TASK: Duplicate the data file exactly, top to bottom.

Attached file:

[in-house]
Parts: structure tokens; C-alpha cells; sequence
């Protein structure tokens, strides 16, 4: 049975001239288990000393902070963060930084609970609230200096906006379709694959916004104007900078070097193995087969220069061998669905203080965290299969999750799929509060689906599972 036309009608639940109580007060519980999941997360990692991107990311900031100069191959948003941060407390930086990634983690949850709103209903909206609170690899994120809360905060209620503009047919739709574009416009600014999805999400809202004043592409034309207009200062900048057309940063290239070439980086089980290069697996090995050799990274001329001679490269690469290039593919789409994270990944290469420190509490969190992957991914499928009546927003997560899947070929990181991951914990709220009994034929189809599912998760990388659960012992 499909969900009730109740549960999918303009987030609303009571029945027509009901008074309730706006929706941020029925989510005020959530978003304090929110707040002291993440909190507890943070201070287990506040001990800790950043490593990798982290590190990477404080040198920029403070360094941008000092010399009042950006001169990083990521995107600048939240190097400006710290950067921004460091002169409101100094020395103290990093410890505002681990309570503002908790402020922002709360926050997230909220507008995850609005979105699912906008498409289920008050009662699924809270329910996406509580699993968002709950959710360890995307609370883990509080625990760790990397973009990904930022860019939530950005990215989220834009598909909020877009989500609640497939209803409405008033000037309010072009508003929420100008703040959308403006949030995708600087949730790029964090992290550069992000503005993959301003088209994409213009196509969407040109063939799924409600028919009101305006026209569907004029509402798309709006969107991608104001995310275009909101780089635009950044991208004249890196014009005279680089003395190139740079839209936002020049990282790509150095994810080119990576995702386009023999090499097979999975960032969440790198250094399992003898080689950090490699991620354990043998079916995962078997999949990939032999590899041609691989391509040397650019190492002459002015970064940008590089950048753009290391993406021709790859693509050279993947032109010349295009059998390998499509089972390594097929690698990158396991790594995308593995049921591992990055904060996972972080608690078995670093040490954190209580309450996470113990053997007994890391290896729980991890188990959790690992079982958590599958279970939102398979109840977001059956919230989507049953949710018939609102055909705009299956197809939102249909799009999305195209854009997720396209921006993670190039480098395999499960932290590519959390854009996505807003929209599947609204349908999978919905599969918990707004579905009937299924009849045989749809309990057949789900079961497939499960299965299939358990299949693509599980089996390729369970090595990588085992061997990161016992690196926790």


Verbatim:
[in-house]
Parts: structure tokens; C-alpha cells; sequence
């Protein structure tokens, strides 16, 4: 049975001239288990000393902070963060930084609970609230200096906006379709694959916004104007900078070097193995087969220069061998669905203080965290299969999750799929509060689906599972 036309009608639940109580007060519980999941997360990692991107990311900031100069191959948003941060407390930086990634983690949850709103209903909206609170690899994120809360905060209620503009047919739709574009416009600014999805999400809202004043592409034309207009200062900048057309940063290239070439980086089980290069697996090995050799990274001329001679490269690469290039593919789409994270990944290469420190509490969190992957991914499928009546927003997560899947070929990181991951914990709220009994034929189809599912998760990388659960012992 499909969900009730109740549960999918303009987030609303009571029945027509009901008074309730706006929706941020029925989510005020959530978003304090929110707040002291993440909190507890943070201070287990506040001990800790950043490593990798982290590190990477404080040198920029403070360094941008000092010399009042950006001169990083990521995107600048939240190097400006710290950067921004460091002169409101100094020395103290990093410890505002681990309570503002908790402020922002709360926050997230909220507008995850609005979105699912906008498409289920008050009662699924809270329910996406509580699993968002709950959710360890995307609370883990509080625990760790990397973009990904930022860019939530950005990215989220834009598909909020877009989500609640497939209803409405008033000037309010072009508003929420100008703040959308403006949030995708600087949730790029964090992290550069992000503005993959301003088209994409213009196509969407040109063939799924409600028919009101305006026209569907004029509402798309709006969107991608104001995310275009909101780089635009950044991208004249890196014009005279680089003395190139740079839209936002020049990282790509150095994810080119990576995702386009023999090499097979999975960032969440790198250094399992003898080689950090490699991620354990043998079916995962078997999949990939032999590899041609691989391509040397650019190492002459002015970064940008590089950048753009290391993406021709790859693509050279993947032109010349295009059998390998499509089972390594097929690698990158396991790594995308593995049921591992990055904060996972972080608690078995670093040490954190209580309450996470113990053997007994890391290896729980991890188990959790690992079982958590599958279970939102398979109840977001059956919230989507049953949710018939609102055909705009299956197809939102249909799009999305195209854009997720396209921006993670190039480098395999499960932290590519959390854009996505807003929209599947609204349908999978919905599969918990707004579905009937299924009849045989749809309990057949789900079961497939499960299965299939358990299949693509599980089996390729369970090595990588085992061997990161016992690196926790």